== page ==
‘Land Rights’ for Park Developers?

by Editor 20100525.

At the end of April a copy of the “National Parks and Wildlife (Sustainable Tourism) Bill, 2010” came into the possession of the Colong Foundation. This Bill introduces specific tourism provisions into the National Parks and Wildlife Act, 1974, including a long shopping list of development opportunities that would permit fast food joints, supermarkets, wedding reception centres, conference centres and resorts of all sorts.

The Colong Foundation sought the advice and assistance of Mr Tim Robertson SC, who in 2004 so admirably defended the Grose Wilderness from exclusive occupation by Fox Studios.  Justice Lloyd in his judgment on that case found that the production commercial feature film “Stealth” (about rouge military aircraft), “has nothing to do” with the National Parks and Wildlife Act’s objects or the purpose for reserving land as National Park. The case was thrown out Court, but not until after several local conservationists had been arrested defending wilderness.

If this “Sus. Tourism Bill” is passed, then the legal action to stop “Stealth-type” activities will be virtually impossible and bad developments will sprout up in our precious National Parks.

The whole point of these changes is to destroy the nexus between uses of the national park and the conservation purposes for which the park was reserved, and the power of the Court to adjudicate on whether the Minister’s decision accords with those purposes. Under these new laws, it is the Minister, and not the Courts, who will decide whether a use accords with the Park’s purpose.

Mr Robertson advised that the proposed legislation “removes the legal protection of National Parks from uses which damage their ecology and landscapes, by destroying the principle that National Parks can only be used for a purpose which promotes the use of the land as a public park. It provides the legal authority for the privatisation of National Parks by enabling exclusive possession rights to be given for commercial purposes to private interests under the broad rubric of sustainable tourism. Under this rubric, National Parks will be able to be used for general tourist purposes, such as tourist resorts, convention centres, shopping centres, fast food outlets, sporting activities and fun parks, at the discretion of the Minister, even where those uses do not promote the conservation of the Parks.”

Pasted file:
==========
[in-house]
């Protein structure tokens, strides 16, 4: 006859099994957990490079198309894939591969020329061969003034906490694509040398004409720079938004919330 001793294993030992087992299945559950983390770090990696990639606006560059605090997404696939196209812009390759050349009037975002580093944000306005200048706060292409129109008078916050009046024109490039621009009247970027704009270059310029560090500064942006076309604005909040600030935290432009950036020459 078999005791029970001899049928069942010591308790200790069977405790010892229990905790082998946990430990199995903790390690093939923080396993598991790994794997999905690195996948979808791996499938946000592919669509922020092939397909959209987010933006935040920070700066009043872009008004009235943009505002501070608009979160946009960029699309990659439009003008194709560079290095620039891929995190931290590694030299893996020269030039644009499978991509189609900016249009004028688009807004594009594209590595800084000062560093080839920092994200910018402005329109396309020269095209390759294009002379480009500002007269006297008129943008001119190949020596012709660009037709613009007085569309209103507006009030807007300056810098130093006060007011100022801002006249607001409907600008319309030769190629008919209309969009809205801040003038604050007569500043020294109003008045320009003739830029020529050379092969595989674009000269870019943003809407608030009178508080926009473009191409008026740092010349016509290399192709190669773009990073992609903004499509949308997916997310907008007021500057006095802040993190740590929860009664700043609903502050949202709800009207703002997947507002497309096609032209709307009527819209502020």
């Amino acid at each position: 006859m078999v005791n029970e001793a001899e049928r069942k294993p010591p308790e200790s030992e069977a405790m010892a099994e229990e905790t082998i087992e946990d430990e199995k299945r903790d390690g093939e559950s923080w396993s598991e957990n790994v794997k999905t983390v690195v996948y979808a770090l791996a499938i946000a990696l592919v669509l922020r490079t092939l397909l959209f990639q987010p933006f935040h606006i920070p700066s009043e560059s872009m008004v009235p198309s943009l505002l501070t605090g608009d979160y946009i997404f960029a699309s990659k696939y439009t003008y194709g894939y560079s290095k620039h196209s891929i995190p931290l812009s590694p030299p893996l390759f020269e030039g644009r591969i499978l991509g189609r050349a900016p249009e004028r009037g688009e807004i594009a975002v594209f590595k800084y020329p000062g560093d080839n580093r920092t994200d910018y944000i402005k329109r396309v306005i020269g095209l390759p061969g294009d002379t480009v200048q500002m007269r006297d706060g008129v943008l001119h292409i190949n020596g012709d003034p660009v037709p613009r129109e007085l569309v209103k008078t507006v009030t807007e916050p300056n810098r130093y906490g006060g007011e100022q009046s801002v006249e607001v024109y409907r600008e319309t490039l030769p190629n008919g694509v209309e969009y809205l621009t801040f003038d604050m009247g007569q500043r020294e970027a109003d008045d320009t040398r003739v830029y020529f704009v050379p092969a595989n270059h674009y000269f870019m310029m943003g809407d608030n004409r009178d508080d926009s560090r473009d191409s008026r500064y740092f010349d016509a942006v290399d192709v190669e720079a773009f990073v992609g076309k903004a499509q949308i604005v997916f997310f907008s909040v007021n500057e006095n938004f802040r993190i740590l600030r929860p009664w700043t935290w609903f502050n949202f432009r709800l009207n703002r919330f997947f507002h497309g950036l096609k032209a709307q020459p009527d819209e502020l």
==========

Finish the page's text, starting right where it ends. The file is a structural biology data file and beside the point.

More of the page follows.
The tourist industry grab for land rights over National Parks has to be stopped. Environment groups will be taking the issue to the people at the Penrith by-election and through the media.

Given the Coalition’s stance on Part 3A planning laws, it seems unlikely that the Coalition Parties will support these new park laws. The Shadow Environment Minister, Catherine Cusack wrote to the Nature Conservation Council in November 2009 and advised that she and the then Shadow Tourism Minister, Don Page, “do not support private accommodation facilities inside National Parks.”

The NSW Government should act to strengthen national park laws as they have repeatedly promised to do, not weaken them to facilitate commercial development. National Parks and Wildlife should not be selecting development sites in parks with the aim of offering these sites to the tourism industry in an “investor-ready” form. Our parks should not become profit centres for developers.

There is no evidence whatsoever to support the notion that private development in national parks will boost the tourism industry or provide extra funds for park management. A stronger nature tourism industry for NSW with more people enjoying the parks is best achieved by encouraging tourism investment in nearby towns where it most benefits regional communities.

With our rapidly growing population, the integrity and protection of our parks is more important now than ever before.

How is it that the Coalition Parties seems capable of grasping these ideas, while the NSW Labor Government remains unresponsive?

Keith Muir, Director, Colong Foundation for Wilderness
Sydney, Australia
 

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